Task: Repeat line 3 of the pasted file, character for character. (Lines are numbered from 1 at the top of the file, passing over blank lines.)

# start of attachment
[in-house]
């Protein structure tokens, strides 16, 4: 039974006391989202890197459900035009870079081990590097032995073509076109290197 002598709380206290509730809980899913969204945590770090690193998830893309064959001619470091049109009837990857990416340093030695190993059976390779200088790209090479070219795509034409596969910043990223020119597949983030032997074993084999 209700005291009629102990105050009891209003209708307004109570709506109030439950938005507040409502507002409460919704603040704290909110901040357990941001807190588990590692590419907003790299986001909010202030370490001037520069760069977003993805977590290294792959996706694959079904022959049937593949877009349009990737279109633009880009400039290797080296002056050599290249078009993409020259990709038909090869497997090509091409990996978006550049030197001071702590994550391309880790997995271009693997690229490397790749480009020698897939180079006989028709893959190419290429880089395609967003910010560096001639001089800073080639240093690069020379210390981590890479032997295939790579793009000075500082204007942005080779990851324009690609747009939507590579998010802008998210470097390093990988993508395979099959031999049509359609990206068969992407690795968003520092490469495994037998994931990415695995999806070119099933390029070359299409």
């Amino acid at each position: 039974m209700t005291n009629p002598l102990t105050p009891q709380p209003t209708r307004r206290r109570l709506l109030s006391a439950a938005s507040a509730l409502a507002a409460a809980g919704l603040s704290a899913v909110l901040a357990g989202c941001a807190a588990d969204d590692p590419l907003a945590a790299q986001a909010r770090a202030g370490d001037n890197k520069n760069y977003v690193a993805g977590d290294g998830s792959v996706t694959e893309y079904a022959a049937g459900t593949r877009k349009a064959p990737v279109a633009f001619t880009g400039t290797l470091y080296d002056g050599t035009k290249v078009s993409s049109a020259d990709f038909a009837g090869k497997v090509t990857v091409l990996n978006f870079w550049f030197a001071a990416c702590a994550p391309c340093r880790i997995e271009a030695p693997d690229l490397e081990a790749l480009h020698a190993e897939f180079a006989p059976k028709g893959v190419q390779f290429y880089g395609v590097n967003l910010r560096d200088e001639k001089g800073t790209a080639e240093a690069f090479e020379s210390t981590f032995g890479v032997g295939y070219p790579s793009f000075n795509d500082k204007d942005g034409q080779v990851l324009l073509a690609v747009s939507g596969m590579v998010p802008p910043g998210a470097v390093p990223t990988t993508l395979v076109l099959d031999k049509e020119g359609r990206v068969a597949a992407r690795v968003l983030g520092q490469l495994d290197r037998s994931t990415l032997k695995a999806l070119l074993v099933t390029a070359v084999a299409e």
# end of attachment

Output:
């Amino acid at each position: 039974m209700t005291n009629p002598l102990t105050p009891q709380p209003t209708r307004r206290r109570l709506l109030s006391a439950a938005s507040a509730l409502a507002a409460a809980g919704l603040s704290a899913v909110l901040a357990g989202c941001a807190a588990d969204d590692p590419l907003a945590a790299q986001a909010r770090a202030g370490d001037n890197k520069n760069y977003v690193a993805g977590d290294g998830s792959v996706t694959e893309y079904a022959a049937g459900t593949r877009k349009a064959p990737v279109a633009f001619t880009g400039t290797l470091y080296d002056g050599t035009k290249v078009s993409s049109a020259d990709f038909a009837g090869k497997v090509t990857v091409l990996n978006f870079w550049f030197a001071a990416c702590a994550p391309c340093r880790i997995e271009a030695p693997d690229l490397e081990a790749l480009h020698a190993e897939f180079a006989p059976k028709g893959v190419q390779f290429y880089g395609v590097n967003l910010r560096d200088e001639k001089g800073t790209a080639e240093a690069f090479e020379s210390t981590f032995g890479v032997g295939y070219p790579s793009f000075n795509d500082k204007d942005g034409q080779v990851l324009l073509a690609v747009s939507g596969m590579v998010p802008p910043g998210a470097v390093p990223t990988t993508l395979v076109l099959d031999k049509e020119g359609r990206v068969a597949a992407r690795v968003l983030g520092q490469l495994d290197r037998s994931t990415l032997k695995a999806l070119l074993v099933t390029a070359v084999a299409e």